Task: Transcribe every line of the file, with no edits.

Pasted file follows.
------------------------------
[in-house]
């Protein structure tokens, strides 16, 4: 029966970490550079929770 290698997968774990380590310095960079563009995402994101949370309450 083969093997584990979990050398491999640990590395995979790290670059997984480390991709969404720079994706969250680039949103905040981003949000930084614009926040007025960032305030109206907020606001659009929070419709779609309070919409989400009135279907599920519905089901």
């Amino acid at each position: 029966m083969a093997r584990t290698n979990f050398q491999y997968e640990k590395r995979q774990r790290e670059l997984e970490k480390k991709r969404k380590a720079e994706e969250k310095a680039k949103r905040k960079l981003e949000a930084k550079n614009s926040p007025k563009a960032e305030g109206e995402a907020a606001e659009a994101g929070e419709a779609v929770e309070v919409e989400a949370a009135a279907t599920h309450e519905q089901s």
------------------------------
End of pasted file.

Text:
[in-house]
């Protein structure tokens, strides 16, 4: 029966970490550079929770 290698997968774990380590310095960079563009995402994101949370309450 083969093997584990979990050398491999640990590395995979790290670059997984480390991709969404720079994706969250680039949103905040981003949000930084614009926040007025960032305030109206907020606001659009929070419709779609309070919409989400009135279907599920519905089901």
């Amino acid at each position: 029966m083969a093997r584990t290698n979990f050398q491999y997968e640990k590395r995979q774990r790290e670059l997984e970490k480390k991709r969404k380590a720079e994706e969250k310095a680039k949103r905040k960079l981003e949000a930084k550079n614009s926040p007025k563009a960032e305030g109206e995402a907020a606001e659009a994101g929070e419709a779609v929770e309070v919409e989400a949370a009135a279907t599920h309450e519905q089901s």